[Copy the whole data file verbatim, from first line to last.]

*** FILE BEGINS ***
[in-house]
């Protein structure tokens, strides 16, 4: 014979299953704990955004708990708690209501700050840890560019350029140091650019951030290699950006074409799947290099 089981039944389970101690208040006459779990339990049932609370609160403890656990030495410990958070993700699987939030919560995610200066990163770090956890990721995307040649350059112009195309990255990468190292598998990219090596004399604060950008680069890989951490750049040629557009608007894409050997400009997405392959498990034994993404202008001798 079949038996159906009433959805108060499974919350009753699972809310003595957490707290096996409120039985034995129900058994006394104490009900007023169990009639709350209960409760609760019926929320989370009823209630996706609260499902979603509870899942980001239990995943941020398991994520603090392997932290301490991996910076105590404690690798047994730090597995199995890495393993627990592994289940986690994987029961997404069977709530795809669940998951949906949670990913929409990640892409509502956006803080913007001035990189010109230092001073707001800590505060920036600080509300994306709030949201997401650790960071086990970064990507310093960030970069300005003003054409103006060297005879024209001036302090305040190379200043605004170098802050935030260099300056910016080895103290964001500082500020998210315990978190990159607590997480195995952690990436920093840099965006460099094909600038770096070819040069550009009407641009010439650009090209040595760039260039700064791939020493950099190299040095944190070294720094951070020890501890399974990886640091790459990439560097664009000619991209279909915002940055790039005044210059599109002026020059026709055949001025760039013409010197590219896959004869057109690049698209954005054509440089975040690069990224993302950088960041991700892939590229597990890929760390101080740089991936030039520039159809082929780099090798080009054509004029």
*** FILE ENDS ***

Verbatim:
[in-house]
């Protein structure tokens, strides 16, 4: 014979299953704990955004708990708690209501700050840890560019350029140091650019951030290699950006074409799947290099 089981039944389970101690208040006459779990339990049932609370609160403890656990030495410990958070993700699987939030919560995610200066990163770090956890990721995307040649350059112009195309990255990468190292598998990219090596004399604060950008680069890989951490750049040629557009608007894409050997400009997405392959498990034994993404202008001798 079949038996159906009433959805108060499974919350009753699972809310003595957490707290096996409120039985034995129900058994006394104490009900007023169990009639709350209960409760609760019926929320989370009823209630996706609260499902979603509870899942980001239990995943941020398991994520603090392997932290301490991996910076105590404690690798047994730090597995199995890495393993627990592994289940986690994987029961997404069977709530795809669940998951949906949670990913929409990640892409509502956006803080913007001035990189010109230092001073707001800590505060920036600080509300994306709030949201997401650790960071086990970064990507310093960030970069300005003003054409103006060297005879024209001036302090305040190379200043605004170098802050935030260099300056910016080895103290964001500082500020998210315990978190990159607590997480195995952690990436920093840099965006460099094909600038770096070819040069550009009407641009010439650009090209040595760039260039700064791939020493950099190299040095944190070294720094951070020890501890399974990886640091790459990439560097664009000619991209279909915002940055790039005044210059599109002026020059026709055949001025760039013409010197590219896959004869057109690049698209954005054509440089975040690069990224993302950088960041991700892939590229597990890929760390101080740089991936030039520039159809082929780099090798080009054509004029």